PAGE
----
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Central Park Jogger Shares Patient Perspective With Nurses

On Sept. 23, more than 250 nurses at the Neuroscience Nursing Symposium at the Palace at Somerset Park, N.J., listened as Trisha Meili, the woman known as the Central Park Jogger, shared how she has learned to accept the changes caused by her attack. Meili was beaten, sexually assaulted and left for dead during an evening run in Central Park in 1989.

Trisha Meili signs a copy of her book for Emily Verastegui, a critical care nurse from St. Peter’s University Hospital in New Brunswick, N.J. Meili said nurses have a role in not only healing patients’ bodies but their psyches as well. She remembered how a Metropolitan Hospital nurse would speak to her at her bedside while she lay in a coma. “Every night, when the doctors would leave my room, she would go to the edge of my bed and say, ‘Don’t pay them any mind. What do they know? Who’s the captain of this ship?’” Meili said.

Shirlene Santa Cruz Fisher, a neuroscience nurse at Overlook Hospital in Summit, N.J., connected with Meili’s presentation because Fisher’s mother, Violeta Santa Cruz, was among the orthopedic nurses who cared for Meili at Metropolitan Hospital.

The 11th annual symposium was sponsored by Atlantic Neuroscience Institute at Overlook and Morristown (N.J.) Memorial Hospital. Meili was invited to speak by the symposium’s planning committee co-chairs, Paul Rodgers, RN, MSN, NP-C, CCRN, of Atlantic NeuroSurgical Specialists, and Joanne Turner, RN, APN, CCRN, CNRN, of the Atlantic Neuroscience Institute.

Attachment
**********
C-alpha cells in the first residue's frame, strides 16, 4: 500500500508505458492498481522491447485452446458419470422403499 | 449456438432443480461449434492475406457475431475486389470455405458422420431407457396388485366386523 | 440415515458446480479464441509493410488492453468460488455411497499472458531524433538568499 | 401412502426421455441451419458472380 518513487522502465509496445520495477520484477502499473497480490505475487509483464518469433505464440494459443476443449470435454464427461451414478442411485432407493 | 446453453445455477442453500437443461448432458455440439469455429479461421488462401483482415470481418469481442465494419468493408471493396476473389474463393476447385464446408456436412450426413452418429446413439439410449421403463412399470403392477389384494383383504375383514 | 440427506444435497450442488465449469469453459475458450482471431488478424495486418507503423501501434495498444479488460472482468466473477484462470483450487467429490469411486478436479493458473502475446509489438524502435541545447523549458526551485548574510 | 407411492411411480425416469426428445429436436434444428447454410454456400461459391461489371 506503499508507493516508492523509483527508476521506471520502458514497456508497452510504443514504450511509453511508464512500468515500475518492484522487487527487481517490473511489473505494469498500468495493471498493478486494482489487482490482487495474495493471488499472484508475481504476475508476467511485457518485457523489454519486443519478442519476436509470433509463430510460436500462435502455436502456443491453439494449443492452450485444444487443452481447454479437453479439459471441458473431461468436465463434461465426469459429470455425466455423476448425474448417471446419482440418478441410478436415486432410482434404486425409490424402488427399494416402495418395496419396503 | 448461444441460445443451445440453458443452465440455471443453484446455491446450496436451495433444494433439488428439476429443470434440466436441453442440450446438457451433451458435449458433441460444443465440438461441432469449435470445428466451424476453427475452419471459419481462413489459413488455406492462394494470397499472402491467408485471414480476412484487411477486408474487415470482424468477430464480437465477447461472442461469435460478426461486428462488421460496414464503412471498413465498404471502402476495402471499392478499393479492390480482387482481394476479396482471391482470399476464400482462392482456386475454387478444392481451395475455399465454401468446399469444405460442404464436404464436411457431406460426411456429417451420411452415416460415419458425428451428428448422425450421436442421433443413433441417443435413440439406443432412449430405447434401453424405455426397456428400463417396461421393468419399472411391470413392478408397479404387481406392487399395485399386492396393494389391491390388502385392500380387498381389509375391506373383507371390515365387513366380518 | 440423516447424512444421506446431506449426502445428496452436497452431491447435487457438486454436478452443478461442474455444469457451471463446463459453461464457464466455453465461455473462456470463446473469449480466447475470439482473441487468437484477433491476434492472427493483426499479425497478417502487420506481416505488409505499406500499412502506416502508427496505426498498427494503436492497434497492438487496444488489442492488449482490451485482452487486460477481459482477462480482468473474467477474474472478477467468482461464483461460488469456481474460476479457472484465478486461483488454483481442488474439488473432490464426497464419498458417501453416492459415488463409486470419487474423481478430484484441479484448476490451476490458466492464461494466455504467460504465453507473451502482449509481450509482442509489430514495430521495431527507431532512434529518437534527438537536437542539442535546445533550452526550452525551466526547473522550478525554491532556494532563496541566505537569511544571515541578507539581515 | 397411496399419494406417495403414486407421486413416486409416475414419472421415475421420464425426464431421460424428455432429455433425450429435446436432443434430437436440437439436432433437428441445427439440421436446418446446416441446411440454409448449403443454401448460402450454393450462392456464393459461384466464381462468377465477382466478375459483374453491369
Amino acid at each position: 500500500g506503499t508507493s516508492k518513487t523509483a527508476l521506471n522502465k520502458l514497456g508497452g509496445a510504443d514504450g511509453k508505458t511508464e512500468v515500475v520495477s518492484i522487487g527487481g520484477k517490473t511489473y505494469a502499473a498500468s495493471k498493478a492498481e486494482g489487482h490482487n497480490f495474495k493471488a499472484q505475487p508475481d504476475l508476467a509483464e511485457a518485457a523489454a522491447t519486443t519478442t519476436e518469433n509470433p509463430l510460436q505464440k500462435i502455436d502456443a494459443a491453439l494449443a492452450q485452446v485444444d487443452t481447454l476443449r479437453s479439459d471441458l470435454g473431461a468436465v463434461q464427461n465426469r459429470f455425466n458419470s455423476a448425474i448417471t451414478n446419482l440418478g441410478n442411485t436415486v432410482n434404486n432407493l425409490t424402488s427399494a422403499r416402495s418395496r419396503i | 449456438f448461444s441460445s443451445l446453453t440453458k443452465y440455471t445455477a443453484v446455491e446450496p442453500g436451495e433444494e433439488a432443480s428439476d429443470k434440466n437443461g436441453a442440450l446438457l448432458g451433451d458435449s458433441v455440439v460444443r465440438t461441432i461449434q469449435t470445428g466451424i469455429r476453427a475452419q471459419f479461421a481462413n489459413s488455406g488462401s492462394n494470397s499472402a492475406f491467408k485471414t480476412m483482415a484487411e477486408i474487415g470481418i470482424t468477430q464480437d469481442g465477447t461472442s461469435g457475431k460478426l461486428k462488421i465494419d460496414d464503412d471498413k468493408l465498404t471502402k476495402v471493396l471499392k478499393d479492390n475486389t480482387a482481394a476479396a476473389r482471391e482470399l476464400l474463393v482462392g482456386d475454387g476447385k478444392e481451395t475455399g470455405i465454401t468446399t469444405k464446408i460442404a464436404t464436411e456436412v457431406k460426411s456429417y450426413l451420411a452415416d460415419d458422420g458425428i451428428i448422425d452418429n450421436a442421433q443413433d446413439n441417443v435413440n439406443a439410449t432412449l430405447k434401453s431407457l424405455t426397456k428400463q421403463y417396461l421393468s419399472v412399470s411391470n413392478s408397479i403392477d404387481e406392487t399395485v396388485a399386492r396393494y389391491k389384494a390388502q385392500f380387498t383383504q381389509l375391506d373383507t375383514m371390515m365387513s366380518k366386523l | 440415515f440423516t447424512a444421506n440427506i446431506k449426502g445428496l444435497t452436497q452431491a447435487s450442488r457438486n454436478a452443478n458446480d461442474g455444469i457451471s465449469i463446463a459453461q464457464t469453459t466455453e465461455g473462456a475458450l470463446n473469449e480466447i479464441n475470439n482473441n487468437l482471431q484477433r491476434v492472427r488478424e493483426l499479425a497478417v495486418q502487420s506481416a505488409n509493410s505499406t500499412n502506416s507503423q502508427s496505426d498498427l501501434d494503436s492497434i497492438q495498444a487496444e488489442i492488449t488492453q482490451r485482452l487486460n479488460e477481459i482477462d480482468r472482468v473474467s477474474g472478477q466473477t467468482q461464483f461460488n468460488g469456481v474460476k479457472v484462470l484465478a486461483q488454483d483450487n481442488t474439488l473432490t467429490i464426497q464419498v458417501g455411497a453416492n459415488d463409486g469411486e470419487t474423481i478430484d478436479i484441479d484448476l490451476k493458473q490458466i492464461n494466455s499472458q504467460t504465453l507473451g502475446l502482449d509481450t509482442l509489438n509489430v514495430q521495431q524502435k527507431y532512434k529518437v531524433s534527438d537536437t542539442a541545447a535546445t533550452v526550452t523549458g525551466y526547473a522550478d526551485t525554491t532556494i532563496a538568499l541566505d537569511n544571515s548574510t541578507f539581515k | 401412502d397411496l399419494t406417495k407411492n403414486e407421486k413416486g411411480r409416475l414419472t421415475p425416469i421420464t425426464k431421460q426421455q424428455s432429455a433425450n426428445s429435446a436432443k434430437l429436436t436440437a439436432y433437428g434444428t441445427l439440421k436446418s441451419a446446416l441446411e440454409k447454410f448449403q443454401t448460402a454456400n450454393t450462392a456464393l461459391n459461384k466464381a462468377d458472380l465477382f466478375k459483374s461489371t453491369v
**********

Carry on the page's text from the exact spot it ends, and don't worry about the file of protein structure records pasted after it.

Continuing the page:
Shirlene Santa Cruz Fisher, a nurse at Overlook Hospital in Summit, N.J., is next in line to get her book signed by the Central Park Jogger, Trisha Meili. Fisher said she plans to give the book to her mother, who cared for Meili after her attack.

Before the keynote, Laura Reilly, RN, a neuro/surgical/trauma nurse in the ICU at Morristown, received the Atlantic Health Neuroscience Nurse of the Year Award.

“Technology has really moved the neurosciences forward, and we are able to treat more patients, save more brain and more lives,” Reilly said in a news release. “It is important for neuroscience healthcare providers to keep up with the fast pace of the industry and provide the best care possible for our patients.”

By | 2020-04-15T14:28:48-04:00 December 6th, 2010|Categories: New York/New Jersey Metro, Regional|0 Comments

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